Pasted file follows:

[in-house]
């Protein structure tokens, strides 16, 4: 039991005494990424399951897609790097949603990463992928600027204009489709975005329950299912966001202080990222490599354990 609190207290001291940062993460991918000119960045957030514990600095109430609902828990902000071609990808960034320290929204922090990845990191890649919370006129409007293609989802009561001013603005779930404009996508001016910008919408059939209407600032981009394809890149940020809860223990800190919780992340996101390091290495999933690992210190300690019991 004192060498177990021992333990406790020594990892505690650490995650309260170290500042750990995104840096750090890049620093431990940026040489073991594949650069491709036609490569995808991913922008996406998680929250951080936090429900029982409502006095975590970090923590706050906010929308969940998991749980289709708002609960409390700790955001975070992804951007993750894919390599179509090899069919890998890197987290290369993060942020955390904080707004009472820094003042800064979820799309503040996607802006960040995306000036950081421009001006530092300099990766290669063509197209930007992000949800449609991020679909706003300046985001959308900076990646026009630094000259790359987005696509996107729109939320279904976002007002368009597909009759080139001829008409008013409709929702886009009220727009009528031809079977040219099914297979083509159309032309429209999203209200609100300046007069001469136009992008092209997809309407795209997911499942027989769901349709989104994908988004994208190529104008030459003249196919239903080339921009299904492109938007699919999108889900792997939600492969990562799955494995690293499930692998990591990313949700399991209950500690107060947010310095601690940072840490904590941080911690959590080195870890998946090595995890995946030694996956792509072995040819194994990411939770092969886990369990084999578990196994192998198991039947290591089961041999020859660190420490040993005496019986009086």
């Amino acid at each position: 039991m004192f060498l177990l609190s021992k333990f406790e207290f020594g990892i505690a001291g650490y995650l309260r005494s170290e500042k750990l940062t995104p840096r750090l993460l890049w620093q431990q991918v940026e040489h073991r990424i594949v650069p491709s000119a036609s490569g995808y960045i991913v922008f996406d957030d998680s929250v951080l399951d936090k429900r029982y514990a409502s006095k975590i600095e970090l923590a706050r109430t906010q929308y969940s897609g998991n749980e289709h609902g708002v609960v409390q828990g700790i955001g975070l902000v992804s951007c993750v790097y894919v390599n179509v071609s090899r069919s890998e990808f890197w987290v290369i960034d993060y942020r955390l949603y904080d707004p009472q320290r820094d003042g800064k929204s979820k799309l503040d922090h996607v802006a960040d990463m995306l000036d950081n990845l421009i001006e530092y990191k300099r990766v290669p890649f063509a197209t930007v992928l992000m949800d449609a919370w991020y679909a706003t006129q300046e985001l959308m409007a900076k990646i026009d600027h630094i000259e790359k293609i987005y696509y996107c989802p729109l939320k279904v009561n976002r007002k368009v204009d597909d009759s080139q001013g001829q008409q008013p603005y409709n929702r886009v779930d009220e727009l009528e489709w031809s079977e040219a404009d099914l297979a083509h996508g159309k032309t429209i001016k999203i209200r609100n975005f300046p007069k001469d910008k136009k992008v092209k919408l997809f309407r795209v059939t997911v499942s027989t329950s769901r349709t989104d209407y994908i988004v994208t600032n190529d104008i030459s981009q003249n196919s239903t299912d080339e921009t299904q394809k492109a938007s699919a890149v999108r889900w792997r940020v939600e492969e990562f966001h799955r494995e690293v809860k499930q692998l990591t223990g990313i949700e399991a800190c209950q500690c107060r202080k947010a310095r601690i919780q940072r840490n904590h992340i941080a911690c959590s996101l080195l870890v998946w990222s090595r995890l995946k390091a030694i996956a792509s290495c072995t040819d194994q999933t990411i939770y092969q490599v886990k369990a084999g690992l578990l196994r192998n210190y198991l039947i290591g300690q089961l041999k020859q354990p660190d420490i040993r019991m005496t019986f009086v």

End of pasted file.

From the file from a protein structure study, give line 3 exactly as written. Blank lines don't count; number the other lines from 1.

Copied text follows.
């Amino acid at each position: 039991m004192f060498l177990l609190s021992k333990f406790e207290f020594g990892i505690a001291g650490y995650l309260r005494s170290e500042k750990l940062t995104p840096r750090l993460l890049w620093q431990q991918v940026e040489h073991r990424i594949v650069p491709s000119a036609s490569g995808y960045i991913v922008f996406d957030d998680s929250v951080l399951d936090k429900r029982y514990a409502s006095k975590i600095e970090l923590a706050r109430t906010q929308y969940s897609g998991n749980e289709h609902g708002v609960v409390q828990g700790i955001g975070l902000v992804s951007c993750v790097y894919v390599n179509v071609s090899r069919s890998e990808f890197w987290v290369i960034d993060y942020r955390l949603y904080d707004p009472q320290r820094d003042g800064k929204s979820k799309l503040d922090h996607v802006a960040d990463m995306l000036d950081n990845l421009i001006e530092y990191k300099r990766v290669p890649f063509a197209t930007v992928l992000m949800d449609a919370w991020y679909a706003t006129q300046e985001l959308m409007a900076k990646i026009d600027h630094i000259e790359k293609i987005y696509y996107c989802p729109l939320k279904v009561n976002r007002k368009v204009d597909d009759s080139q001013g001829q008409q008013p603005y409709n929702r886009v779930d009220e727009l009528e489709w031809s079977e040219a404009d099914l297979a083509h996508g159309k032309t429209i001016k999203i209200r609100n975005f300046p007069k001469d910008k136009k992008v092209k919408l997809f309407r795209v059939t997911v499942s027989t329950s769901r349709t989104d209407y994908i988004v994208t600032n190529d104008i030459s981009q003249n196919s239903t299912d080339e921009t299904q394809k492109a938007s699919a890149v999108r889900w792997r940020v939600e492969e990562f966001h799955r494995e690293v809860k499930q692998l990591t223990g990313i949700e399991a800190c209950q500690c107060r202080k947010a310095r601690i919780q940072r840490n904590h992340i941080a911690c959590s996101l080195l870890v998946w990222s090595r995890l995946k390091a030694i996956a792509s290495c072995t040819d194994q999933t990411i939770y092969q490599v886990k369990a084999g690992l578990l196994r192998n210190y198991l039947i290591g300690q089961l041999k020859q354990p660190d420490i040993r019991m005496t019986f009086v």